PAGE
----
As dean of students, Bruemmer “was involved with the entire University: residence halls, menus for the dining halls, Busch Student Center, everything.”
Helping Others Take Bold Steps Forward
In her decades at that University, Bruemmer remained a staunch advocate for women, within the halls of SLU and beyond.
After leading efforts to open Oriflamme to women in 1972, Bruemmer spearheaded and founded the organization that became the University’s Women’s Commission a year later. The commission focused on supporting women’s access and leadership throughout the University and, in the decades since its founding, has sponsored workshops, trainings, and a grants and awards program to honor female achievement at SLU. Bruemmer would receive the commission’s highest honor, “Woman of the Year,” in its inaugural year in 1977.
In addition to her advocacy on behalf of women, Bruemmer also advised student organizations including the U-News, Fleur de Lis and Alpha Sigma Nu, the national Jesuit Honor Society.
A Lifetime of Service Honored By Many
Following her years as dean and in a role in the Division of Development, Bruemmer officially retired from the University in 1990.
However, she was never far from campus. A “volunteer” until 2011, Bruemmer worked with various University organizations including the Alumni Office, Alpha Sigma Nu, the Women’s Council, and the Women’s Commission, often serving as a “goodwill ambassador.”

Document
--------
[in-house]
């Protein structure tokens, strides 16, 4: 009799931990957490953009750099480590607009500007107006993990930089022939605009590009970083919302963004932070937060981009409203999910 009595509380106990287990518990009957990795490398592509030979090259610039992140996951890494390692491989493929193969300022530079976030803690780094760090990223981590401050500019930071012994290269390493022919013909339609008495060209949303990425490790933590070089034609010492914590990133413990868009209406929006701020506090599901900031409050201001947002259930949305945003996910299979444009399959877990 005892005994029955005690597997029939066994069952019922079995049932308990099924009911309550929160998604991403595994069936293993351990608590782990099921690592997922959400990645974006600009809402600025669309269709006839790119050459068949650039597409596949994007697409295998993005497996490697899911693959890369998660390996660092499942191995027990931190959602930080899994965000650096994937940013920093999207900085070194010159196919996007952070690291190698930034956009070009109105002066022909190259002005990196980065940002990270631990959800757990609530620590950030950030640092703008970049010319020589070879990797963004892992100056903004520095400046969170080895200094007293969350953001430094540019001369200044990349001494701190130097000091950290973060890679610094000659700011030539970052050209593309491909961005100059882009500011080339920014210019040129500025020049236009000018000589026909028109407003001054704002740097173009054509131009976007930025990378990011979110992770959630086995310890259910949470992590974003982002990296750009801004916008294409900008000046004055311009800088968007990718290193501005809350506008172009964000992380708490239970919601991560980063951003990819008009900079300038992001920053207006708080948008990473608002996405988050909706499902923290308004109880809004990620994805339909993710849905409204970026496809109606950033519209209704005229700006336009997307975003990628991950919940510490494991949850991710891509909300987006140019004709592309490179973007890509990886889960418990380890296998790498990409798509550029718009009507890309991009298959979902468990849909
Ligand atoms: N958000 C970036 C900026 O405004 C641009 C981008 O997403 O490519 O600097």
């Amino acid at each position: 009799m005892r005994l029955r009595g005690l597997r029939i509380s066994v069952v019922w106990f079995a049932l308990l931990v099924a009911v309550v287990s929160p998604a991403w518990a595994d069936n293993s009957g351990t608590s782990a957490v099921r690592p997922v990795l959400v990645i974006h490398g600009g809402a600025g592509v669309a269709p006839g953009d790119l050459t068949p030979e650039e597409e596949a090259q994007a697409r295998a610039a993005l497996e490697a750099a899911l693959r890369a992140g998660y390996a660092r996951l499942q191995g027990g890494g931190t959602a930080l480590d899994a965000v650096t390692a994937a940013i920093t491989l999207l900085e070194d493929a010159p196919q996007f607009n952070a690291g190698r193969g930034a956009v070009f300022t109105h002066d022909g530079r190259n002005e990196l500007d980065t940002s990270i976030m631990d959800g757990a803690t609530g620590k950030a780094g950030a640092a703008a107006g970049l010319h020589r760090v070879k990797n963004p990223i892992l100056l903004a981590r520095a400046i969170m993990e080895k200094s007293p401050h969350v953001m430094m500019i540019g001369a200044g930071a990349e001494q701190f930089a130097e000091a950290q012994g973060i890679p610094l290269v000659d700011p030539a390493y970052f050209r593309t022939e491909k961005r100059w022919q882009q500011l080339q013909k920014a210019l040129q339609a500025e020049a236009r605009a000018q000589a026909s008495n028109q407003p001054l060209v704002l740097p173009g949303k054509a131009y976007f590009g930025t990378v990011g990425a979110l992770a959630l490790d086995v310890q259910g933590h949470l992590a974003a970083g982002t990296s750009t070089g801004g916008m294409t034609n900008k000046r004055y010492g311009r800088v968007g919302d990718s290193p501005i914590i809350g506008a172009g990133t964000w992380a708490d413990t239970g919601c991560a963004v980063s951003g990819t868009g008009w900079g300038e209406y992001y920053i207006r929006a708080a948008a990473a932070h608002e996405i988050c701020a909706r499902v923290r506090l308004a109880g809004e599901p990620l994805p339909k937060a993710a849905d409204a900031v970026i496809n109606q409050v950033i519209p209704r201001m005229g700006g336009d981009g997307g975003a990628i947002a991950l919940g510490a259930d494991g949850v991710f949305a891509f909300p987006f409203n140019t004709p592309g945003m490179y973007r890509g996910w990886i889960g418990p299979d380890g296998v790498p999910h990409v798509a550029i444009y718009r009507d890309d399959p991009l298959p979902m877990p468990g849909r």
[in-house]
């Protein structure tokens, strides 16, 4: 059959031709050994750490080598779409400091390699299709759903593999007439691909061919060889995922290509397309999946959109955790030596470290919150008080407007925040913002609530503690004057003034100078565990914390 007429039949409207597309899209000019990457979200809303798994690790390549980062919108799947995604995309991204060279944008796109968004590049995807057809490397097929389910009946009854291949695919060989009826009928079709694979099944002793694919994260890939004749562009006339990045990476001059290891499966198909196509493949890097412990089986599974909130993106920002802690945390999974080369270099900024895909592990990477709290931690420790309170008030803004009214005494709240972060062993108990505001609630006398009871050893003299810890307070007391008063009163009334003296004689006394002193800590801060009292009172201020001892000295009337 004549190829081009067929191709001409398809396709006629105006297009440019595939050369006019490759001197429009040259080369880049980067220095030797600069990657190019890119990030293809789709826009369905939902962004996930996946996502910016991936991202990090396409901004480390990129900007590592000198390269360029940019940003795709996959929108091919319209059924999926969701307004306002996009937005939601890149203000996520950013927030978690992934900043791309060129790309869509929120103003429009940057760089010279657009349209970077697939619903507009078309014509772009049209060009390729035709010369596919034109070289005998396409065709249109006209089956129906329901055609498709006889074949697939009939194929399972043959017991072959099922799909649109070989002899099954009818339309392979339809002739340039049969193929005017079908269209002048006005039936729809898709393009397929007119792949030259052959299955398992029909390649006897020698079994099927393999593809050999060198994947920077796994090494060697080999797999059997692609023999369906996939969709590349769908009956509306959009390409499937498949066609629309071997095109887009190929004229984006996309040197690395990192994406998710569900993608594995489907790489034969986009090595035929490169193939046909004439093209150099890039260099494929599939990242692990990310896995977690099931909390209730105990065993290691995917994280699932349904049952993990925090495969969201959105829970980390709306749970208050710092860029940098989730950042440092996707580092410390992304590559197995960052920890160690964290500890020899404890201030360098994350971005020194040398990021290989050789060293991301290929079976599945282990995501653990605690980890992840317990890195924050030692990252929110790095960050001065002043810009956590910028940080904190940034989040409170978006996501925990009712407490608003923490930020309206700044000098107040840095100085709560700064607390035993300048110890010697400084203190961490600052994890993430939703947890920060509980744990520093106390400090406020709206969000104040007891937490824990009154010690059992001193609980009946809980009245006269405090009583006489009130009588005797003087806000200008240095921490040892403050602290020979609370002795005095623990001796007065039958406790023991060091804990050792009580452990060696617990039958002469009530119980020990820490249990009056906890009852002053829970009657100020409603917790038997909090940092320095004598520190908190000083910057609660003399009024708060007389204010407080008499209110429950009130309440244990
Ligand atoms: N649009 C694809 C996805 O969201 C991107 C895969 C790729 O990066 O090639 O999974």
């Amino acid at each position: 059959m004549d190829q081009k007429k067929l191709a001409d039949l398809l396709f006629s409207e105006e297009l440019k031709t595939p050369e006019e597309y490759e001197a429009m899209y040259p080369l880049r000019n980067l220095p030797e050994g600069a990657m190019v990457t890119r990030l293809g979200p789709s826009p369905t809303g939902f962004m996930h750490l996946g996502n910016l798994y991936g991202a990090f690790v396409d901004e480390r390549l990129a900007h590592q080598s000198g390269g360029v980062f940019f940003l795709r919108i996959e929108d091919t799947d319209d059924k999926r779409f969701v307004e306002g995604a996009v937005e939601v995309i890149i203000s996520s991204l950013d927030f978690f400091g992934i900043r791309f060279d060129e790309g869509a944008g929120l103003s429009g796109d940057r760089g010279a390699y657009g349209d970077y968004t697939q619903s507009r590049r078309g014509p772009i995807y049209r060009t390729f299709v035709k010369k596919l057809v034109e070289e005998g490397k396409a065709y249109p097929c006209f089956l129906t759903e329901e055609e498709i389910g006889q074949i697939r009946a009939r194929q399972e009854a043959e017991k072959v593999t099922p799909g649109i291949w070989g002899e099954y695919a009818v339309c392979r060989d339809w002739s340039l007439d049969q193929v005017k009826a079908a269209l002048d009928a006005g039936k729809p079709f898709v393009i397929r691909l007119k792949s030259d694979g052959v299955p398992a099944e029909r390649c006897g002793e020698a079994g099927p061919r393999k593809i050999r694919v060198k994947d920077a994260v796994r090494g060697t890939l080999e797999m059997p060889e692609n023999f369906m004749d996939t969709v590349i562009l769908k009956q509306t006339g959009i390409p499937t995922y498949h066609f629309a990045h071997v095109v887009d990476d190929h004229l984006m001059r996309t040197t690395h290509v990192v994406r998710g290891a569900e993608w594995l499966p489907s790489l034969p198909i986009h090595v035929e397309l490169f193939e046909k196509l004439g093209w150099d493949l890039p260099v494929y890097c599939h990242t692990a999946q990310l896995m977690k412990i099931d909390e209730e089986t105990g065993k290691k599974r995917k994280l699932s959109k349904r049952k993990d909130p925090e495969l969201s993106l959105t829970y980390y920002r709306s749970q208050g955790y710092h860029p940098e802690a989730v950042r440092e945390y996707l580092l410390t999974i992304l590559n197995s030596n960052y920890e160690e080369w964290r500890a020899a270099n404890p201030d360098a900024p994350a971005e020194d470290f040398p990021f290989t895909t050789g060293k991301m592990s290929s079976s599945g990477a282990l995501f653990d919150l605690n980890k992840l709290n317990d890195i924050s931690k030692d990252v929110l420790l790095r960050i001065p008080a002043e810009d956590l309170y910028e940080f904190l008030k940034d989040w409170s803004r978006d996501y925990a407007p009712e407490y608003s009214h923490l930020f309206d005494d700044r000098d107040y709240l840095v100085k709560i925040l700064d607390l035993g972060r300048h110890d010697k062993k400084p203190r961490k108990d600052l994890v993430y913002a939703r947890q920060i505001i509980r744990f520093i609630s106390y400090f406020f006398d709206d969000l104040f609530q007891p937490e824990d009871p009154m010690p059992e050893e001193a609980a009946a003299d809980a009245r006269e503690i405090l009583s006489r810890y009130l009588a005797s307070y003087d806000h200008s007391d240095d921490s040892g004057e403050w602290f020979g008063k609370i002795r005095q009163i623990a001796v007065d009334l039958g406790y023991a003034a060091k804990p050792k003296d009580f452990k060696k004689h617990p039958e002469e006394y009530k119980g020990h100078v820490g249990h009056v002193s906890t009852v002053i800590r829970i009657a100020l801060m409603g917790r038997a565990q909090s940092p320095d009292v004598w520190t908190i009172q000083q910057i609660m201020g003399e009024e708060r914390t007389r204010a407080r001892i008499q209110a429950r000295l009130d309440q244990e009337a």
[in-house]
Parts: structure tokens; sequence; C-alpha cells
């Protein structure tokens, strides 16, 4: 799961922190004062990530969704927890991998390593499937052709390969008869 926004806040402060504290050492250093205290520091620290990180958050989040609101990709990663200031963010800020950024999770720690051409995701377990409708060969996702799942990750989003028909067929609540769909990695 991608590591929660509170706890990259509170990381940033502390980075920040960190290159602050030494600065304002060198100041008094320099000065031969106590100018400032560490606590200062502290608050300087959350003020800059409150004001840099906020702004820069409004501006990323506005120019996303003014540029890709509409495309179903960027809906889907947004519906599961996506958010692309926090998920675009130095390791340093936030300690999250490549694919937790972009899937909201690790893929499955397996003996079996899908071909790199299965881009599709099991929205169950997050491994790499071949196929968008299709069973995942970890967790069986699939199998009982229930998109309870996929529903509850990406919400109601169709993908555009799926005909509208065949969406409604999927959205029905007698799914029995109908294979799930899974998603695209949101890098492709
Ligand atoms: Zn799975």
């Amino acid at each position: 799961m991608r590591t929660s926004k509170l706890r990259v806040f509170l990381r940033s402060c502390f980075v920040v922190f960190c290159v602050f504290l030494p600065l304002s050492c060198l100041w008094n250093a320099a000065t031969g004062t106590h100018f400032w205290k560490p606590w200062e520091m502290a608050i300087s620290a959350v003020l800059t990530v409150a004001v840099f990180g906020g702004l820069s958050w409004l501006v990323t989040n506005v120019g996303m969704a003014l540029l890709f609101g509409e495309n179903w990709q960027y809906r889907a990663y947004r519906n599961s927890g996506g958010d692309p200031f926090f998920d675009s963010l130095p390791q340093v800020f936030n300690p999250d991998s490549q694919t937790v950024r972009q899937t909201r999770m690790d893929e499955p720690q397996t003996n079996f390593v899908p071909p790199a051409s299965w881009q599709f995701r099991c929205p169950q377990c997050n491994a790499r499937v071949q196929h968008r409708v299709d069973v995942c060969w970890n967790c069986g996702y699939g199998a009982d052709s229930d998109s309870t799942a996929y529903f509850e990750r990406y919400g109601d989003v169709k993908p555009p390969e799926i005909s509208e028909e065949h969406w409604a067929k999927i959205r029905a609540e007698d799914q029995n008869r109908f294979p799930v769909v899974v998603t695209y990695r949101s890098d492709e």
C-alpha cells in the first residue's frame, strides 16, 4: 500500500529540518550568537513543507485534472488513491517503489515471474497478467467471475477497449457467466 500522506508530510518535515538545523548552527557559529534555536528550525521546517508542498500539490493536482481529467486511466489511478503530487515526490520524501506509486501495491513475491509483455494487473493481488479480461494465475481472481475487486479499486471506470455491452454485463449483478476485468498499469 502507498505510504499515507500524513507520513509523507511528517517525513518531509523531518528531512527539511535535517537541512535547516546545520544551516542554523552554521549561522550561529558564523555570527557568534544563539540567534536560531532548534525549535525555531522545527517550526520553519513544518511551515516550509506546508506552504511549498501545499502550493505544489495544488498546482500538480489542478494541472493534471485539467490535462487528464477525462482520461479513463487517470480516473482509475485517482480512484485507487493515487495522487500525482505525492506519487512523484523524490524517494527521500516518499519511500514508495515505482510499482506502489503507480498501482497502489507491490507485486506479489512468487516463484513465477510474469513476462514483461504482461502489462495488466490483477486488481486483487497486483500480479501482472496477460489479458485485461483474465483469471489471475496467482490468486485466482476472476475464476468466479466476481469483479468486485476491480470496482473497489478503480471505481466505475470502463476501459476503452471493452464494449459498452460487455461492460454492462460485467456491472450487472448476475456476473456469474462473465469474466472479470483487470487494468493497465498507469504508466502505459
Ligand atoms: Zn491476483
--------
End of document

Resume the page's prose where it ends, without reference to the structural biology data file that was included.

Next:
Her 64 years of service to the SLU community did not go unnoticed.
- In 1980 the Student Government Association created the Mary A. Bruemmer Award, given annually to a member of the University community who has made an outstanding contribution to the quality of student life during the academic year.
- That same year, she received the Victor R. Yanitelli, S. J. Award from the Jesuit Association of Student Personnel Administrators.
- Upon her 1990 retirement, Bruemmer received the University’s Fleur-de-Lis Medal, an award presented to individuals whose contributions to the University reach far beyond the normal call of duty.
- She was initiated as an alumna into Phi Beta Kappa in 1995, and she received an honorary Doctorate of Humanities from SLU in 2000.